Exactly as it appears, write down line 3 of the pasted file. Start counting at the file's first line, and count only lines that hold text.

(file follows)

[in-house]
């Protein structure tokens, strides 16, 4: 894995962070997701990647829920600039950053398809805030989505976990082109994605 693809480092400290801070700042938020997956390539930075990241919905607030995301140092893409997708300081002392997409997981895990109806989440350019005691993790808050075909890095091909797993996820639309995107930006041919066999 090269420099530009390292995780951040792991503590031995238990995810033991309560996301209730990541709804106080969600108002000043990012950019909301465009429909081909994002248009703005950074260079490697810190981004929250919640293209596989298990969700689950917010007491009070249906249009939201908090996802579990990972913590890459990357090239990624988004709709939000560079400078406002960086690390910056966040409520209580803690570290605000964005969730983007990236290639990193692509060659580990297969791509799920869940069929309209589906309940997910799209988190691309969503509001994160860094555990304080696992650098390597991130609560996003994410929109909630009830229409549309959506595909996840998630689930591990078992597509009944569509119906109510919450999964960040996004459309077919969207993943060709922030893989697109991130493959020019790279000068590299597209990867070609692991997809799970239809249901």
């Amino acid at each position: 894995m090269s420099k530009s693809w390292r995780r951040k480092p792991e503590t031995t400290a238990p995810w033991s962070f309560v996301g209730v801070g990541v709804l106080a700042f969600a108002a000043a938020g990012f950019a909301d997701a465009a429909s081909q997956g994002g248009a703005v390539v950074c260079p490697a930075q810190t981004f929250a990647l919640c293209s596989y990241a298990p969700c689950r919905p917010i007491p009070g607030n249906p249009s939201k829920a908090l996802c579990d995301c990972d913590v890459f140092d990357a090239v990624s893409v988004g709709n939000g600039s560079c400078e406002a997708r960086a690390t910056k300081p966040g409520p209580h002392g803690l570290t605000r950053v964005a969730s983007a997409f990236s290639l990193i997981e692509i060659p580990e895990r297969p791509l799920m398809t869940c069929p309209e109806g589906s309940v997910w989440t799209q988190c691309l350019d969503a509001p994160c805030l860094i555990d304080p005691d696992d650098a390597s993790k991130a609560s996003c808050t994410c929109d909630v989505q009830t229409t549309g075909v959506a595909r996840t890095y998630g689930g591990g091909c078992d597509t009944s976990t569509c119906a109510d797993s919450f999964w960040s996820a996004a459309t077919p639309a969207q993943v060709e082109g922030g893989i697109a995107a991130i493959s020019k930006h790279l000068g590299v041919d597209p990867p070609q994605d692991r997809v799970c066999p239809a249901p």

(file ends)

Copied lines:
């Amino acid at each position: 894995m090269s420099k530009s693809w390292r995780r951040k480092p792991e503590t031995t400290a238990p995810w033991s962070f309560v996301g209730v801070g990541v709804l106080a700042f969600a108002a000043a938020g990012f950019a909301d997701a465009a429909s081909q997956g994002g248009a703005v390539v950074c260079p490697a930075q810190t981004f929250a990647l919640c293209s596989y990241a298990p969700c689950r919905p917010i007491p009070g607030n249906p249009s939201k829920a908090l996802c579990d995301c990972d913590v890459f140092d990357a090239v990624s893409v988004g709709n939000g600039s560079c400078e406002a997708r960086a690390t910056k300081p966040g409520p209580h002392g803690l570290t605000r950053v964005a969730s983007a997409f990236s290639l990193i997981e692509i060659p580990e895990r297969p791509l799920m398809t869940c069929p309209e109806g589906s309940v997910w989440t799209q988190c691309l350019d969503a509001p994160c805030l860094i555990d304080p005691d696992d650098a390597s993790k991130a609560s996003c808050t994410c929109d909630v989505q009830t229409t549309g075909v959506a595909r996840t890095y998630g689930g591990g091909c078992d597509t009944s976990t569509c119906a109510d797993s919450f999964w960040s996820a996004a459309t077919p639309a969207q993943v060709e082109g922030g893989i697109a995107a991130i493959s020019k930006h790279l000068g590299v041919d597209p990867p070609q994605d692991r997809v799970c066999p239809a249901p």